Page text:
Election Day is our chance to enjoy sanity.
COLUMN: DIANNE WILLIAMSON
Since returning from Washington, I've been reading news coverage of the "Rally to Restore Sanity" and noticed several things were missed in mainstream media accounts:
Despite crowd estimates ranging from 180,000 to more than 250,000, I can confidently reveal that the rally was attended by a gazillion trillion people, all of whom took the same Metro car that I did.
Based on our Delta flight from Boston, the FAA had apparently issued an advisory that all commuter passengers must be reading either "The Girl With the Dragon Tattoo" or "The Girl Who Kicked the Hornet's Nest."
One of the best signs at a rally brimming with funny signs was worn by a dog: "I'm Not a Coyote. I'm You," a dig at Christine O'Donnell's "I'm Not a Witch" commercial.
Here's the thing about Saturday's rally. Despite the crowds that overwhelmed the D.C. transit system and swarmed the National Mall, everyone was friendly and in fine spirits, at times eerily so, especially when the attendees were jammed onto a subway car steaming with bodily odors that easily could fell a bison. We managed to joke and laugh nonetheless, secure in the knowledge that each of us was sharing a common goal that day; namely, to get off the subway car as soon as possible.
We made it to the rally by allowing ourselves to be swept forward by the crowd without our feet once touching the ground. And here I feel compelled to mention my traveling companions, two friends who are relatively normal except when visiting unfamiliar cities, where they take inordinate pride in refusing to ask for directions. This necessitates stopping at every street corner, where they pull out a large, incomprehensible map and frown at it thoughtfully, until eventually lifting their heads and pointing simultaneously in two opposite directions. Meanwhile, I tend to just ask whoever walks by for directions to the Lincoln Memorial. I mean, everyone who lives in Washington knows the location of all the landmarks, but my friends would rather arm themselves with compasses and perhaps sundials, as though searching for Mayan ruins. It tends to waste time, but they seem to enjoy it.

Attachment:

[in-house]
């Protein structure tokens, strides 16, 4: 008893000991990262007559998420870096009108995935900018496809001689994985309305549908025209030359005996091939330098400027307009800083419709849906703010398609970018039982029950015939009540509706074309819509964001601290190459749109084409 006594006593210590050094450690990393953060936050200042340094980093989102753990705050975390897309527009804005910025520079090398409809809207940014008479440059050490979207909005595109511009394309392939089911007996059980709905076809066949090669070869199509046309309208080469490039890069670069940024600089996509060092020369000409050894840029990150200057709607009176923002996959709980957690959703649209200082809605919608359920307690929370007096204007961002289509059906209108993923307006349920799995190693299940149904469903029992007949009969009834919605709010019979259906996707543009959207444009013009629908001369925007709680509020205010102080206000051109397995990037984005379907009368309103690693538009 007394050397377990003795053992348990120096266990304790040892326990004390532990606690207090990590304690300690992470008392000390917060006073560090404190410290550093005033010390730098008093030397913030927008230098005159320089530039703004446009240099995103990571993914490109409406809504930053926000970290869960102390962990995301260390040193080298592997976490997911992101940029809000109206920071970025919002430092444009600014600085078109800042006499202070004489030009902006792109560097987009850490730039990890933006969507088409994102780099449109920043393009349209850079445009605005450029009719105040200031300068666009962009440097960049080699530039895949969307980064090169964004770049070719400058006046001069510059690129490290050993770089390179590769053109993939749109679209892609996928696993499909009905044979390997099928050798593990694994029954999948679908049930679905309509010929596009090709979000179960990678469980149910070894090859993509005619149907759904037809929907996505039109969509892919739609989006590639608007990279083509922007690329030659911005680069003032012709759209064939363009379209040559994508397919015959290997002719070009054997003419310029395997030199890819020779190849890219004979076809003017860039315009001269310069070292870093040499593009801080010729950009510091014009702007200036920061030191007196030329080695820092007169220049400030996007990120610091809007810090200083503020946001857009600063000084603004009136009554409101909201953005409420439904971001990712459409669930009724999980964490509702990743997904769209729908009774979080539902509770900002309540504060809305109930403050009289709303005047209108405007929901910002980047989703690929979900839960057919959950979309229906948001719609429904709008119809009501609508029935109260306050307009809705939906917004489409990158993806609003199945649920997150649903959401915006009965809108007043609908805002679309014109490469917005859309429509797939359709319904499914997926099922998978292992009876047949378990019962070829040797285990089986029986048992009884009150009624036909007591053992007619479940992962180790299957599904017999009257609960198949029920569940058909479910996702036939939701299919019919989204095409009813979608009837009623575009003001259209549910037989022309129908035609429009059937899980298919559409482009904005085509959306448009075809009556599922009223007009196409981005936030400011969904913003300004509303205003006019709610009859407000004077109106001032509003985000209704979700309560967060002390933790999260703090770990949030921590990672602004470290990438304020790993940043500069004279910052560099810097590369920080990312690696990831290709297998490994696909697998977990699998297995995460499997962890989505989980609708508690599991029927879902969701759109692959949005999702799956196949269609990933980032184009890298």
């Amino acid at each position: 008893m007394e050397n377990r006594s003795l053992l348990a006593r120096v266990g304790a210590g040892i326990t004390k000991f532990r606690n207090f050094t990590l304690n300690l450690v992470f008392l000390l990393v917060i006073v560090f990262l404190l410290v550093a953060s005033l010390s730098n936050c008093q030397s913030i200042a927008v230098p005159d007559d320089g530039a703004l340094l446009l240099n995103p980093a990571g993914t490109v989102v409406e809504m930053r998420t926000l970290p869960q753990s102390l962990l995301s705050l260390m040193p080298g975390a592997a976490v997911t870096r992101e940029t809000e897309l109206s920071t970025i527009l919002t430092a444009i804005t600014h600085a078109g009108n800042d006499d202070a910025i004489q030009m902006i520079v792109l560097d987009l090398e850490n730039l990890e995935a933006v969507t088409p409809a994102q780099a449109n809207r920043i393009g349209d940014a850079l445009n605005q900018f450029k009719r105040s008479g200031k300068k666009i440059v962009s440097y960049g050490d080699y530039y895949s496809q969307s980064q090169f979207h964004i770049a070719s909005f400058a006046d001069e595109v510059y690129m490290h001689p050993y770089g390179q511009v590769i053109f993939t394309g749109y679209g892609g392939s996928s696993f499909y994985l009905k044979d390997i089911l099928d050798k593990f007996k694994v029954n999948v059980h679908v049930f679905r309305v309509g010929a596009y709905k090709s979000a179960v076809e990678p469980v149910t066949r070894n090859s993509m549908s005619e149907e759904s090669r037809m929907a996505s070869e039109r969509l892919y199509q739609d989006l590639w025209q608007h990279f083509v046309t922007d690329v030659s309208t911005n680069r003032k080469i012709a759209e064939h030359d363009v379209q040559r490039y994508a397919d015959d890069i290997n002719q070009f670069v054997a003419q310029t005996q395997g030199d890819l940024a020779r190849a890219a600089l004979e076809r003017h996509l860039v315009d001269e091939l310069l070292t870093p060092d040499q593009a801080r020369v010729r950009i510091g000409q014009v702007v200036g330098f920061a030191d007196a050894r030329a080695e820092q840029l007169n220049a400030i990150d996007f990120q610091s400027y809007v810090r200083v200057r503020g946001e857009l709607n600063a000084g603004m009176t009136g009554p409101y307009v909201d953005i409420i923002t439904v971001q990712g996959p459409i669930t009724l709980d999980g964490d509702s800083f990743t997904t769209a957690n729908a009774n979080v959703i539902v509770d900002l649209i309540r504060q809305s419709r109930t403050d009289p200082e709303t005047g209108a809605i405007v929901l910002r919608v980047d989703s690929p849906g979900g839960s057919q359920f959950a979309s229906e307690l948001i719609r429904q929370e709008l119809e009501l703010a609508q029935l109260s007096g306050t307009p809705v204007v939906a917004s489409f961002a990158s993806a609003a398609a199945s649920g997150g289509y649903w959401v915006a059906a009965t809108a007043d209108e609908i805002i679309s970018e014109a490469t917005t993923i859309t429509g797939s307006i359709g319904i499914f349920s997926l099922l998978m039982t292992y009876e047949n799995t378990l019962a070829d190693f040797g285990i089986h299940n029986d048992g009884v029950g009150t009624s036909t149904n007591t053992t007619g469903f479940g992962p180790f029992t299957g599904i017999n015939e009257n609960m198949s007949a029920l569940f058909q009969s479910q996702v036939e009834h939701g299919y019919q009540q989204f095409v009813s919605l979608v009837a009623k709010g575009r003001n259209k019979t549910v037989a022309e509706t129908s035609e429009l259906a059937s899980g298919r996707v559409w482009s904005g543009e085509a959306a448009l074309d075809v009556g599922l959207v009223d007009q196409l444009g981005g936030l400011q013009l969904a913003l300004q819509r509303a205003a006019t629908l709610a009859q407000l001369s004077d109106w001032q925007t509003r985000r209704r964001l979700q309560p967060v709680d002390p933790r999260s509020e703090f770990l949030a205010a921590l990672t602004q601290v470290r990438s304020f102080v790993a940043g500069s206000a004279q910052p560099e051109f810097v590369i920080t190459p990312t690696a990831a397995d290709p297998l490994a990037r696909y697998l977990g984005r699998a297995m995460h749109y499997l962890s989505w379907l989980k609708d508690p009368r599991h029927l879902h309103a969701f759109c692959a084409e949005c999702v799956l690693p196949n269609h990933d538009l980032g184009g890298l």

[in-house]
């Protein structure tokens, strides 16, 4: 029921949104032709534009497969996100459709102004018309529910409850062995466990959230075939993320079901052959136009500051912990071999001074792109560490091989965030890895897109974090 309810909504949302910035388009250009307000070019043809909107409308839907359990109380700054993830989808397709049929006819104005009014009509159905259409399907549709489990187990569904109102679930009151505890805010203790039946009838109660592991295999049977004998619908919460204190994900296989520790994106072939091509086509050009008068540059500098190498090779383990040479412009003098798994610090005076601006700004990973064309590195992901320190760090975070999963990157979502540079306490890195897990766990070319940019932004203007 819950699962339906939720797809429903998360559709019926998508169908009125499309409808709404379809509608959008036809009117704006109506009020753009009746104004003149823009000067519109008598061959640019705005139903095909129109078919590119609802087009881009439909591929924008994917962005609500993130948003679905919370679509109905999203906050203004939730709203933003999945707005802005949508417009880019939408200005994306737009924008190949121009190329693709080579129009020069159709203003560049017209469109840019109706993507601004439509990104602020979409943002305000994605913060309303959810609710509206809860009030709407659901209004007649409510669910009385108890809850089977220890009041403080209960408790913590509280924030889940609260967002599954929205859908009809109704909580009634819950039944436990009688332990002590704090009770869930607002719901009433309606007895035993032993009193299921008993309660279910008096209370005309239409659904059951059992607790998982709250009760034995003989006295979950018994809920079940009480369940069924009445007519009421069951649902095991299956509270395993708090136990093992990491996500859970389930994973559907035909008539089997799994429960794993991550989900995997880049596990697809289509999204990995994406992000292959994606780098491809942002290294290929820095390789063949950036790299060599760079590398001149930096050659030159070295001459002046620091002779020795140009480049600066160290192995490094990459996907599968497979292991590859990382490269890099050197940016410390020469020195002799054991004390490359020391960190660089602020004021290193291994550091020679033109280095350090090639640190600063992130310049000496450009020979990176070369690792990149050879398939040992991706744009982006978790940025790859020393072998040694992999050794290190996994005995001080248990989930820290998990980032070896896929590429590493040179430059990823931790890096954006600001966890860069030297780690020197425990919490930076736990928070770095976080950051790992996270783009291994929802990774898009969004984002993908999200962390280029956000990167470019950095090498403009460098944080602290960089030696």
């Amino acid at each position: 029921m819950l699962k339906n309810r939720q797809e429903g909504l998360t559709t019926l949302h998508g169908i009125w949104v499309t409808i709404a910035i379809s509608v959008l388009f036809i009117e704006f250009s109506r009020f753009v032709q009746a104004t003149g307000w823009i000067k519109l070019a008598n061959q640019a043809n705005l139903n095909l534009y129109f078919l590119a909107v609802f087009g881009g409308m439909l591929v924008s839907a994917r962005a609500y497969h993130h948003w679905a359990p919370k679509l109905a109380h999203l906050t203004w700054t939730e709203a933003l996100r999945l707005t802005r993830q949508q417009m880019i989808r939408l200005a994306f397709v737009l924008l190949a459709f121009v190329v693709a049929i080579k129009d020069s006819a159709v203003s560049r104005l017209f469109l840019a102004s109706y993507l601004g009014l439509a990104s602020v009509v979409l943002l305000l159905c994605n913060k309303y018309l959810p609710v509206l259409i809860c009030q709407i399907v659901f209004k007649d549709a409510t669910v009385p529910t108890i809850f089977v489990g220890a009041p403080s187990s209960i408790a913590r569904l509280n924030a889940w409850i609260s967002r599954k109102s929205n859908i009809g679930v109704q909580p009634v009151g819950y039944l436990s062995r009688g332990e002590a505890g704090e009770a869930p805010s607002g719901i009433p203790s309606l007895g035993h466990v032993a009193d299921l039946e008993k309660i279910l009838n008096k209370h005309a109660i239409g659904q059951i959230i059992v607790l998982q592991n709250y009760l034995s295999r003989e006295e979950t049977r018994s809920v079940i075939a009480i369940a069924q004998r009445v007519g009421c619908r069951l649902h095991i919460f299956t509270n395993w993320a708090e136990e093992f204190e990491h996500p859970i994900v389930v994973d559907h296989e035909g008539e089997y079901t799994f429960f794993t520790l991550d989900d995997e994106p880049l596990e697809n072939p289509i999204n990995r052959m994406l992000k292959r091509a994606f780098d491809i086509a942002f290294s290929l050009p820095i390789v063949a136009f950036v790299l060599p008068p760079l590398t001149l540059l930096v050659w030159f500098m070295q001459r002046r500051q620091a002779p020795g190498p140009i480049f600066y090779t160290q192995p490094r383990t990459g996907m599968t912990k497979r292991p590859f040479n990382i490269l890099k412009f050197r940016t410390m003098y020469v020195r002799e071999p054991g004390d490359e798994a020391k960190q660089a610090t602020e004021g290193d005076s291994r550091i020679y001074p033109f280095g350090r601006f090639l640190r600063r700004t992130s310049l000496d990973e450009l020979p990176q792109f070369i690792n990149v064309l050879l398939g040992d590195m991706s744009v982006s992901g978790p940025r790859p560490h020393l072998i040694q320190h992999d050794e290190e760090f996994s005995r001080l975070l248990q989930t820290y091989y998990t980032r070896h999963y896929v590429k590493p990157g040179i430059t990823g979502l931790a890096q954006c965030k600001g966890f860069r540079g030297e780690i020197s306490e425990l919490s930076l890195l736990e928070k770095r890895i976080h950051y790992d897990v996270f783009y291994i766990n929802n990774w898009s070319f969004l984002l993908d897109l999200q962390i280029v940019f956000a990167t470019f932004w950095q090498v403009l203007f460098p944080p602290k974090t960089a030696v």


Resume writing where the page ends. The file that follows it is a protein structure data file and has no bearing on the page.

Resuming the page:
In any case, the rally was great fun. I'm channeling Yogi Berra when I note that many Americans aren't fond of rallies, because so many people showed up for one touted as a rally for people who tend to avoid them.
"Your presence is what I wanted," Jon Stewart told the exuberant crowd from stage, which was built on the opposite end of the Mall from the Lincoln Memorial, where conservative Glenn Beck held the insipid rally that inspired Saturday's semi-serious-but-satirical gathering.
The tone was largely ... ironic. It was a pseudo-political rally, yet it focused on the incivility of politics and poked fun at the notion that politics are all that matter. No one was demanding their country back; they were just requesting more politeness in discourse.
"I had to see this," said Homer Green, publisher of a small weekly newspaper in Turon, Kan. "Everyone thinks we're a bunch of hicks in Kansas. But I believe that we need to be more civil and respectful, and I wanted to be with people who feel the same way I do."
I managed to scam - I mean, secure - a coveted press pass, which enabled me to have an actual conversation with Arianna Huffington, who was accompanied by an entourage the size of a National Football League team. I didn't take notes, but it went something like this:
Ariannna: "Hello there."
Our hotel outside Washington was teeming with rally goers. In the lounge we met a delightful Southern grandmother from Arkansas, who said she "totally embraced" the rally's message. She also "totally embraced" two shots of tequila in rapid succession, earning her admiring applause from nearby tables. Later we met an Israeli-born physicist who lives in California, so it was only natural that he had once been to Worcester, to visit a friend at WPI.
The signs were one of the highlights. A few of my personal favorites: "People who use hyperbole should be shot;" "Abstinence makes the church grow fondlers;" "I'll respect your opinion as soon as you stop making sh*t up." A woman in Muslim garb waved this one: "I Scare Juan Williams at Airports." Bipartisanship abounded.
Today is Election Day, and I'm still enthralled by the rally because I feel calm and good-humored and no longer fear that, if elected, Christine O'Donnell will change us into newts. This serenity won't last, but our choices will. So go out and vote: Other than poke fun at politics, it's one of the sanest acts we can perform.
Contact Dianne Williamson via e-mail at email@example.com
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|Title Annotation:||LOCAL NEWS|
|Publication:||Telegram & Gazette (Worcester, MA)|
|Date:||Nov 2, 2010|
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